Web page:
Former Queenstowner Jaime Sands, who worked for the Queenstown Lakes District Council and, latterly, Hilton Queenstown, is now working on a private yacht in the Caribbean – where lockdown has its own challenges, and the consequences of Covid-19 are severe
I first started hearing about Covid-19 while in the middle of the Pacific Ocean and didn’t give it much thought.
I never imagined it would become what it has now.
After losing the internet for five days and not having any contact with the outside world, it was a strange and somewhat scary experience coming back online to reports of how quickly it was spreading, the number of deaths, and countries going into lockdown.
Still, at this point, I felt pretty removed from it all and was excited to get on to land after spending two weeks at sea.
The island we were on had no reported cases and we were scheduled to have a guest trip for 14 days, however, that was cancelled due to concerns about the virus and the island going into mandatory lockdown.
After we found out there was a reported case on the island we’d spent time on recently, in the Caribbean, we started taking things more seriously.
If one of us gets the virus, the whole crew will fall ill because we’re living in such close quarters and don’t have the option of removing ourselves while out at sea.
Not having direct access to medical facilities like people on land may have is pretty daunting when you think about it.
To minimise our risk to the virus, we set up a cleaning station on our swim platform after our most recent food delivery.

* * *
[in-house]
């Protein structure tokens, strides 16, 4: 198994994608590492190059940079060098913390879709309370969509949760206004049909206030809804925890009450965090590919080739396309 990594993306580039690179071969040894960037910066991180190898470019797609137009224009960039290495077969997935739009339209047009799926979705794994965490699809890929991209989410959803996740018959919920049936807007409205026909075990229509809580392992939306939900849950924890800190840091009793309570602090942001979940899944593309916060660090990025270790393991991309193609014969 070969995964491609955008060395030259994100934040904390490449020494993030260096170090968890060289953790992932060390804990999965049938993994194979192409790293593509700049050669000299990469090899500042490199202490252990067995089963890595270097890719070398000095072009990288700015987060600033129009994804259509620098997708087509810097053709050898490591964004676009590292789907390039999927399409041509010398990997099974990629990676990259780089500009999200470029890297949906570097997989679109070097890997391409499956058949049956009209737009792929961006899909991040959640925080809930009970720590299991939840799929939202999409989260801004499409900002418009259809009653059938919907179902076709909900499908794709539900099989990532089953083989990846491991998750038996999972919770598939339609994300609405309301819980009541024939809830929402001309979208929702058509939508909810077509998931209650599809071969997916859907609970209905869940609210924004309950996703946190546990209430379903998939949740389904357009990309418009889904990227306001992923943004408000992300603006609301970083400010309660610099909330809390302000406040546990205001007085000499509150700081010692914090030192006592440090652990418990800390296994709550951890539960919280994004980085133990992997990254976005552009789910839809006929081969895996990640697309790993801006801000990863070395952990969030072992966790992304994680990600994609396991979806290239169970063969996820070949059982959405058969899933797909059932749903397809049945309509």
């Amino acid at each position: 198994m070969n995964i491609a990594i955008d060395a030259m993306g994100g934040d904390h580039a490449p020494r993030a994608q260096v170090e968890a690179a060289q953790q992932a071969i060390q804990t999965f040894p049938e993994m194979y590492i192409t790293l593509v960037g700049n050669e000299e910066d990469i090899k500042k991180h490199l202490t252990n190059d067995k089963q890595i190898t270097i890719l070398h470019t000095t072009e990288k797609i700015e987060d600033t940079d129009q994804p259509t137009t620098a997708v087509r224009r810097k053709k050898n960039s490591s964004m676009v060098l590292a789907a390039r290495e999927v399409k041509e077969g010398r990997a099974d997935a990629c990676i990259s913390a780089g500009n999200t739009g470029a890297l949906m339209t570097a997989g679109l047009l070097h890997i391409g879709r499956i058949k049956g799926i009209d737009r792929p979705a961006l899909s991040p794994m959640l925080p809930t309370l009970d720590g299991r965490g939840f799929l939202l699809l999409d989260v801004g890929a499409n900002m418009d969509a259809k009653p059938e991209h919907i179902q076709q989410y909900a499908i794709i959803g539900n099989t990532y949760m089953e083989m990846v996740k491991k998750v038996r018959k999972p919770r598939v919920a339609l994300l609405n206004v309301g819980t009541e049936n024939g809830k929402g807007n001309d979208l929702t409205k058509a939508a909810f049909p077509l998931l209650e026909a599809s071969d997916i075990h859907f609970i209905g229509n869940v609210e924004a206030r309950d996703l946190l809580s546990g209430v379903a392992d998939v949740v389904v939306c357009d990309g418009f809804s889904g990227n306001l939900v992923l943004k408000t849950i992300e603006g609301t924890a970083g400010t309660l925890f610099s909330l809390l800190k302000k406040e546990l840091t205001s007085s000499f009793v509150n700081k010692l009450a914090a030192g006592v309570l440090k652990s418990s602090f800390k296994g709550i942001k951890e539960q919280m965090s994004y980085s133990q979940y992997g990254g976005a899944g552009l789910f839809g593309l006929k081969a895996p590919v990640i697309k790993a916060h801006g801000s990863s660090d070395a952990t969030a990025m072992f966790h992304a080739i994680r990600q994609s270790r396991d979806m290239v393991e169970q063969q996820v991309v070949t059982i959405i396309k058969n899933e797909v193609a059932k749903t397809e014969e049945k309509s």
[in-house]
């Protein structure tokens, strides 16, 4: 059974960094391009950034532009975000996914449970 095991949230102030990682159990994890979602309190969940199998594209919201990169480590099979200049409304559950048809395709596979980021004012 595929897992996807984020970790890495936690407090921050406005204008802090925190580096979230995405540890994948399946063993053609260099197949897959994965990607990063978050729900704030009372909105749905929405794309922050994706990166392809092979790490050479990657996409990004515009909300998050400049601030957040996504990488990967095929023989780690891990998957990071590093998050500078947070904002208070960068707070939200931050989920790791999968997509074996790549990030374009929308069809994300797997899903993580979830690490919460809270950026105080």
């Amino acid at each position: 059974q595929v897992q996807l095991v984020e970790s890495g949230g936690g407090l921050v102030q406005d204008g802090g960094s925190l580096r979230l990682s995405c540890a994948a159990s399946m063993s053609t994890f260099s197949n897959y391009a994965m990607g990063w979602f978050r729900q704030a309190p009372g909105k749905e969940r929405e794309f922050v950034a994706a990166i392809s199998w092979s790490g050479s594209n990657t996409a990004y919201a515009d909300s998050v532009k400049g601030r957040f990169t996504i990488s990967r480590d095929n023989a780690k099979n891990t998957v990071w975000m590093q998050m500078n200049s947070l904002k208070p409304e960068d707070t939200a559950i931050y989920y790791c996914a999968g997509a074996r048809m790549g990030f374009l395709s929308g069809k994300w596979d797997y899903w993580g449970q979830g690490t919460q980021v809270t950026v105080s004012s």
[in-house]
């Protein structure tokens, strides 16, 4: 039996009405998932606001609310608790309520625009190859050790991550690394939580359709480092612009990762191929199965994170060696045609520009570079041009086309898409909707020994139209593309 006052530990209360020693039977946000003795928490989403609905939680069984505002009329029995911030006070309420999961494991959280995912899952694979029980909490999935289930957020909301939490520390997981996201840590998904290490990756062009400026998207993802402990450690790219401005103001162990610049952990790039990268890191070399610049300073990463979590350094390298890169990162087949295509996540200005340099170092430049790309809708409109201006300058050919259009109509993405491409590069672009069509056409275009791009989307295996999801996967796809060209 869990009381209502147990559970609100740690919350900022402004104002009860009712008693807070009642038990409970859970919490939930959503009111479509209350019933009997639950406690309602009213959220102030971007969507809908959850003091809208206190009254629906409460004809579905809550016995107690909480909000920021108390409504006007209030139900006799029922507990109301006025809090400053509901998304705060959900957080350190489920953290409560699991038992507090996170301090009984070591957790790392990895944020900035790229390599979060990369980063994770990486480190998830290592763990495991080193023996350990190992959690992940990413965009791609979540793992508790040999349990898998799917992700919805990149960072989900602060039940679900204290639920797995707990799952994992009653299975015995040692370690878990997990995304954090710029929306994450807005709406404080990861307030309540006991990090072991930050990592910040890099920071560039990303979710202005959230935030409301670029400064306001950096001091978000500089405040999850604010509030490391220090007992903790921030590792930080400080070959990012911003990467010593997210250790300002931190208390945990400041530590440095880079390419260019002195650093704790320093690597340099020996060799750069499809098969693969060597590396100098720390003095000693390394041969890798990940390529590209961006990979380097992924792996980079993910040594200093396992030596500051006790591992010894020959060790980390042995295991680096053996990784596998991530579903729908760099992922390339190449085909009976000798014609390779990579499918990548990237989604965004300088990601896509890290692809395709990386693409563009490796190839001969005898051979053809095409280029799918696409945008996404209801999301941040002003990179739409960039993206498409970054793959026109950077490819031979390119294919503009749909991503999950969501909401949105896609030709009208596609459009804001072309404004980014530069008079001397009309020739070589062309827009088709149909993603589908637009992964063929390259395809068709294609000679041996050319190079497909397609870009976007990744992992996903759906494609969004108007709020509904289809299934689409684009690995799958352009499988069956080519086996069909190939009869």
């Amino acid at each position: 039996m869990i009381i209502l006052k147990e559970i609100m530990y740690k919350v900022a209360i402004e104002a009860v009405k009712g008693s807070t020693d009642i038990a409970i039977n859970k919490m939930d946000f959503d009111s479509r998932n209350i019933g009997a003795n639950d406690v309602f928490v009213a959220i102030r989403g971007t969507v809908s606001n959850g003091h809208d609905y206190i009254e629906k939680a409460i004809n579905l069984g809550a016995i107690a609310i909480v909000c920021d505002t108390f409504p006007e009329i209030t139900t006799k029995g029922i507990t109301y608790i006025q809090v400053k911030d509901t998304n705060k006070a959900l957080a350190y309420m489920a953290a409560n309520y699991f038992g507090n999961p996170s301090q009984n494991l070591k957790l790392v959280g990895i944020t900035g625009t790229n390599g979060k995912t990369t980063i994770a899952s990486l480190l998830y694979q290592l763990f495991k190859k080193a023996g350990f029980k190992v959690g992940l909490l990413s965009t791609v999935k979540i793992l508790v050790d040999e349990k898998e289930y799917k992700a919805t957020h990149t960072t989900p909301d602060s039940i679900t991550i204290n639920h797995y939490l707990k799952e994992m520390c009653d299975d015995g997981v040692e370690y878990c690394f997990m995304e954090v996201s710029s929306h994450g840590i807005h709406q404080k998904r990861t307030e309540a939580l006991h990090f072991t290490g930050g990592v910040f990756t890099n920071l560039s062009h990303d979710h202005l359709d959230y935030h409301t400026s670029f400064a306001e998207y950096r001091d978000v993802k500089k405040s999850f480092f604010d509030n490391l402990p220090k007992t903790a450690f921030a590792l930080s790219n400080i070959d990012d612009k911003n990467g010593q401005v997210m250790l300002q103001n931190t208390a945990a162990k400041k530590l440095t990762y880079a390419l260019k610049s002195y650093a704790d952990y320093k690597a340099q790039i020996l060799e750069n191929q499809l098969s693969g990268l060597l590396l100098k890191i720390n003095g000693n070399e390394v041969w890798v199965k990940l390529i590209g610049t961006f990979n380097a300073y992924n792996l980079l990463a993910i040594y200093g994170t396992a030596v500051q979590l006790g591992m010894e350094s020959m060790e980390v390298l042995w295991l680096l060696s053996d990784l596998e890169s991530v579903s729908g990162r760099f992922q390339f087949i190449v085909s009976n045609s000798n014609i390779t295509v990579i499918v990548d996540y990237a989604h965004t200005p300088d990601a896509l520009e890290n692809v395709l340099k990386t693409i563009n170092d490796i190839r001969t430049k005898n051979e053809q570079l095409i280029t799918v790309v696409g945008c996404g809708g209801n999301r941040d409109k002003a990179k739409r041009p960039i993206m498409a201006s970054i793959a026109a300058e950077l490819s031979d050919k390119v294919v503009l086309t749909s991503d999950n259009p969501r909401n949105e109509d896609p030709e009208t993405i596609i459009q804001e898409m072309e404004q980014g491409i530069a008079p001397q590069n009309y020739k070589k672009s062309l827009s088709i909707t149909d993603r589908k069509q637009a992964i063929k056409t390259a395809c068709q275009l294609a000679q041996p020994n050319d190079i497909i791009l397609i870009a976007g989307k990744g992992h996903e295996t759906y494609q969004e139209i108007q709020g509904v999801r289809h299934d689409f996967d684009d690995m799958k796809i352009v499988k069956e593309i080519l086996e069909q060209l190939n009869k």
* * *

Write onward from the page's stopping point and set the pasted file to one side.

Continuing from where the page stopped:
We washed all vegetables in soapy water and bleach, and sprayed all packaging with an alcohol and bleach solution.
Right now, we’re staying as positive as we can and as long as we stay healthy, we’re in the safest place we can be right now.
Like many industries, yachting is also being affected.
The Mediterranean season in Europe is essentially over before it began – the majority of charters have been cancelled, and crew have lost their jobs.
Some crew have been in isolation onboard for months now, uncertain when they’ll be on land again.
Over the past few days we’ve been trying to find a country which will allow us to seek refuge in their waters, putting us in a bizarre limbo, adding another layer of anxiety to this whole experience.
On Sunday morning we finally received clearance, but by Tuesday we were denied entry.
But, for now, we’re staying put because we have nowhere else to go.
The thing I’m struggling with the most, as I’m sure a lot of people are, is the uncertainty of what the future holds and when I’ll see friends and family again.
This is why it’s so important to take this seriously and stay at home.
It’s great to see New Zealand leading by example – I’m so lucky I was able to call Queenstown home for a number of years.
If you’re in isolation with your friends or family, count yourself lucky and cherish this downtime with them.
Stay home, stay strong – we will get through this.